So I programmed computer software that goes to the website of each of the 34 Public Health Units and gathers the data every hour on the hour, saves it to a database, does some math, and then updates a live COVID-19 in Ontario dashboard. Take a look at the above video to see the software in action.
The numbers pulled by my automated software are the most up to date Public Health Unit COVID-19 counts in Ontario and this whole process is fully automatic
Because the Ontario Government says: "In the event of a discrepancy between iPHIS cases and cases publicly reported by PHUs, data reported by PHUs should be considered the most up to date." 
Then we could say that the dashboard I've put together with the help of my Robotic Process Automation (RPA) software contains the most up to date counts of COVID-19 in Ontario.
Now there is a live dashboard, that the Ontario Government, Public Health Ontario, PHUs, CBC, and the general public can use to see the latest COVID-19 figures of their province. And all of this data is updated without a single button needing to be pressed.
Applying RPA to solve problems in Ontario
Now that you've seen how this software automation can make a difference, we could start to put it to use in other areas.
It's possible that we could augment iPHIS with RPA, and make it even more simple and streamlined to use, without having to move to an entirely new system
The big issue with iPHIS (remember that province wide database) is that it is time-consuming and cumbersome to use and update. It's possible that we could use Robotic Process Automation (RPA) to make it easier for each Public Health Unit to update the database.
Perhaps we could connect the PHUs software to iPHIS, so that cases, contact tracing details, notes and other items of interest could automatically be transferred. At the moment, the PHUs need to enter data twice. Data is entered once into their own software, and then once again into iPHIS. With RPA, we could make it a single step.
By making iPHIS easier to use for PHUs across Ontario, we could save hundreds or thousands of hours and headaches. It would also allow for each PHU to be as up-to-date as possible, and without needing any extra manpower to handle the data entry. We don't need to make any changes to iPHIS, but rather, we could add on new features and simple user interfaces using Robotic Process Automation (RPA) that would make iPHIS easier to work with.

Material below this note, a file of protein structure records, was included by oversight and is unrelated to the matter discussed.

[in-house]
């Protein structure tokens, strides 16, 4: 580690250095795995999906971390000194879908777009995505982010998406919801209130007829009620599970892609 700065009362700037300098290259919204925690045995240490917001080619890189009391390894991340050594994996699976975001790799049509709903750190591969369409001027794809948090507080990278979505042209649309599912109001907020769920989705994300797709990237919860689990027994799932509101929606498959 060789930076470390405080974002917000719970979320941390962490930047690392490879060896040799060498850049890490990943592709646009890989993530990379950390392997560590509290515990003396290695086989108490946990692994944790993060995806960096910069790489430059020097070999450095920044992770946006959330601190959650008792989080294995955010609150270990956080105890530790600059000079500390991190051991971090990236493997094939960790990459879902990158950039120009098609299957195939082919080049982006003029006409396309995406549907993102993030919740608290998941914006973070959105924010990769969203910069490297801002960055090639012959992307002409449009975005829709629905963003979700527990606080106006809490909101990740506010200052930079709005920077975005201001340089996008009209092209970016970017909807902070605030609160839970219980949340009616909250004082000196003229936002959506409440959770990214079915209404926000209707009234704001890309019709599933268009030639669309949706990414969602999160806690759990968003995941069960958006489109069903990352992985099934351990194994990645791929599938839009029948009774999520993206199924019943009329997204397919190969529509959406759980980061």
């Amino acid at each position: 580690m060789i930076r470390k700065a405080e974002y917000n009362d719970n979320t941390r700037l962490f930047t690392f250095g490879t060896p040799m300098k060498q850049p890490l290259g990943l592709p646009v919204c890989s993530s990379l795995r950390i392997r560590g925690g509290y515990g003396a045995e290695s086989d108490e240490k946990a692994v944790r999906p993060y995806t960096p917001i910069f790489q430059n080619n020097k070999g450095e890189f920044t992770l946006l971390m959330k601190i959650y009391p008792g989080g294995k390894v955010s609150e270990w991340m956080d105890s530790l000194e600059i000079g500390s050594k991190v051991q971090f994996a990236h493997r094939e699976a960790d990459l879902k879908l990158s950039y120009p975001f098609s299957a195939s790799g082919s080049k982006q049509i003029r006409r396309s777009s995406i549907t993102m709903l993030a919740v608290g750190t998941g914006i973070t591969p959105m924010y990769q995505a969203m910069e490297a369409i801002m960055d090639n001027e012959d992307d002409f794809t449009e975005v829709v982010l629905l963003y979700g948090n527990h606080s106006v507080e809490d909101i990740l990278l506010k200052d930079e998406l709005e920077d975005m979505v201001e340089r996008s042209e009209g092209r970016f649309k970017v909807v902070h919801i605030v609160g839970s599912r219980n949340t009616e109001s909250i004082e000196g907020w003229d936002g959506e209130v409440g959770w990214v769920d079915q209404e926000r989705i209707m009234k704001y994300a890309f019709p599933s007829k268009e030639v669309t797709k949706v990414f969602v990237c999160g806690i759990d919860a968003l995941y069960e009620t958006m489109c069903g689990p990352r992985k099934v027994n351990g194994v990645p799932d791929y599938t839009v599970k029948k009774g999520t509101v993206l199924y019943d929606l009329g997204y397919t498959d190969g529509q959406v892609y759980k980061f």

Improving iPHIS with RPA can be more cost effective than moving to an entirely new province wide case tracking system
Ontario has been using iPHIS for more than 15 years.  Maybe we could get another couple of years out of this software by improving it in key areas. This could save millions of dollars, as it is a huge investment of time and money to move to a province wide system. However, it may just be time to move to a new cloud focused software like what Toronto Public Health is using.
The Government of Ontario could use RPA to update its official COVID-19 case counts from iPHIS every hour
If we used Robotic Process Automation (RPA) to update Ontario's official COVID-19 case counts from iPHIS every hour, we could have the latest data available to us all the time. I'm not sure why Ontario is releasing the stats only once every 24 hours, but I am sure the reason is that the work is too time consuming for a person to do every single hour.
Since RPA could allow for the updating of the official case counts to occur automatically, the amount of work required isn't as important. We can just have a computer update the official counts for us.
These are just a couple of ideas that I've had about where we could put RPA to work for Ontario. I am sure there are countless other areas that we could augment with this kind of technology.
All of this automation is to help the people of Ontario live a better life
In conclusion, the delayed reporting on the COVID-19 situation in Ontario is not good for the people of Ontario. When every minute counts, it's important that we have access to the latest numbers so that the right people can make decisions about where to allocate critical resources like N95 masks, ventilators, and other protective equipment.
If we were to put Robotic Process Automation (RPA) software to work for the people of Ontario, it is possible that we could save more lives of vulnerable people like my grandfather.
Furthermore, politicians in Ontario would be able to make better decisions about when to lessen social distancing. The sooner we can safely reduce social distancing measures, the sooner we can get back to a sense of normalcy. And the sooner I can go see my grandad in person.
Thank you for your time and interest, if you have any questions at all, please feel free to reach out to me directly.